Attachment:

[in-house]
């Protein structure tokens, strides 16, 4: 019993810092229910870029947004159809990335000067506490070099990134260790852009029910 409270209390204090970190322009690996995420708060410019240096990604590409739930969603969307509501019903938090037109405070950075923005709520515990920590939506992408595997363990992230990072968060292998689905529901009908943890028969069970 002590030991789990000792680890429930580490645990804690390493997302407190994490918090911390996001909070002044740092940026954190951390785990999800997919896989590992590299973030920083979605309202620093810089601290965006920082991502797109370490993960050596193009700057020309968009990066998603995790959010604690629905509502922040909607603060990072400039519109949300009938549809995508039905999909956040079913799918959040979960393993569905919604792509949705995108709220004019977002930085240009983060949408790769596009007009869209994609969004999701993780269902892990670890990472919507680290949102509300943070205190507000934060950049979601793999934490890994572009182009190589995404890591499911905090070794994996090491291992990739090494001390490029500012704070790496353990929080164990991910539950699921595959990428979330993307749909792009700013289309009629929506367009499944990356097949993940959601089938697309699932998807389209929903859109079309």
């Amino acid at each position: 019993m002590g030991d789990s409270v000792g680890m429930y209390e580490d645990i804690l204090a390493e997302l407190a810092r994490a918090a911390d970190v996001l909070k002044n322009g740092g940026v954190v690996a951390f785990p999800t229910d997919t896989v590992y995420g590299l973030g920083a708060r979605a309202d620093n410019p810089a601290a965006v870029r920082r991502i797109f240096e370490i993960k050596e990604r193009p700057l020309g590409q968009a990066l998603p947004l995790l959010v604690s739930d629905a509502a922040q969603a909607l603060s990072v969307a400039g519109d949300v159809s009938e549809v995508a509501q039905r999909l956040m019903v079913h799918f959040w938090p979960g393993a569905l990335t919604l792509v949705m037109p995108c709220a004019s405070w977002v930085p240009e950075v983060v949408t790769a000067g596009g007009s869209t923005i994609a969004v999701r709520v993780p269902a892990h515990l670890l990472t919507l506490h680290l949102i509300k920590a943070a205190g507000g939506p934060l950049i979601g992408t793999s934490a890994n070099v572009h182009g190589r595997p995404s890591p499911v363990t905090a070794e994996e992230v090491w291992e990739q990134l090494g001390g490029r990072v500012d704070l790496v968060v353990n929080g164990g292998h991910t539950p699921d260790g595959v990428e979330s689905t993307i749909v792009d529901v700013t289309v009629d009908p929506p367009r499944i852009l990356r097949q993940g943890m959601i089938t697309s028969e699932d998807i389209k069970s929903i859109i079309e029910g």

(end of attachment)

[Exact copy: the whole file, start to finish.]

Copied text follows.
[in-house]
């Protein structure tokens, strides 16, 4: 019993810092229910870029947004159809990335000067506490070099990134260790852009029910 409270209390204090970190322009690996995420708060410019240096990604590409739930969603969307509501019903938090037109405070950075923005709520515990920590939506992408595997363990992230990072968060292998689905529901009908943890028969069970 002590030991789990000792680890429930580490645990804690390493997302407190994490918090911390996001909070002044740092940026954190951390785990999800997919896989590992590299973030920083979605309202620093810089601290965006920082991502797109370490993960050596193009700057020309968009990066998603995790959010604690629905509502922040909607603060990072400039519109949300009938549809995508039905999909956040079913799918959040979960393993569905919604792509949705995108709220004019977002930085240009983060949408790769596009007009869209994609969004999701993780269902892990670890990472919507680290949102509300943070205190507000934060950049979601793999934490890994572009182009190589995404890591499911905090070794994996090491291992990739090494001390490029500012704070790496353990929080164990991910539950699921595959990428979330993307749909792009700013289309009629929506367009499944990356097949993940959601089938697309699932998807389209929903859109079309």
């Amino acid at each position: 019993m002590g030991d789990s409270v000792g680890m429930y209390e580490d645990i804690l204090a390493e997302l407190a810092r994490a918090a911390d970190v996001l909070k002044n322009g740092g940026v954190v690996a951390f785990p999800t229910d997919t896989v590992y995420g590299l973030g920083a708060r979605a309202d620093n410019p810089a601290a965006v870029r920082r991502i797109f240096e370490i993960k050596e990604r193009p700057l020309g590409q968009a990066l998603p947004l995790l959010v604690s739930d629905a509502a922040q969603a909607l603060s990072v969307a400039g519109d949300v159809s009938e549809v995508a509501q039905r999909l956040m019903v079913h799918f959040w938090p979960g393993a569905l990335t919604l792509v949705m037109p995108c709220a004019s405070w977002v930085p240009e950075v983060v949408t790769a000067g596009g007009s869209t923005i994609a969004v999701r709520v993780p269902a892990h515990l670890l990472t919507l506490h680290l949102i509300k920590a943070a205190g507000g939506p934060l950049i979601g992408t793999s934490a890994n070099v572009h182009g190589r595997p995404s890591p499911v363990t905090a070794e994996e992230v090491w291992e990739q990134l090494g001390g490029r990072v500012d704070l790496v968060v353990n929080g164990g292998h991910t539950p699921d260790g595959v990428e979330s689905t993307i749909v792009d529901v700013t289309v009629d009908p929506p367009r499944i852009l990356r097949q993940g943890m959601i089938t697309s028969e699932d998807i389209k069970s929903i859109i079309e029910g």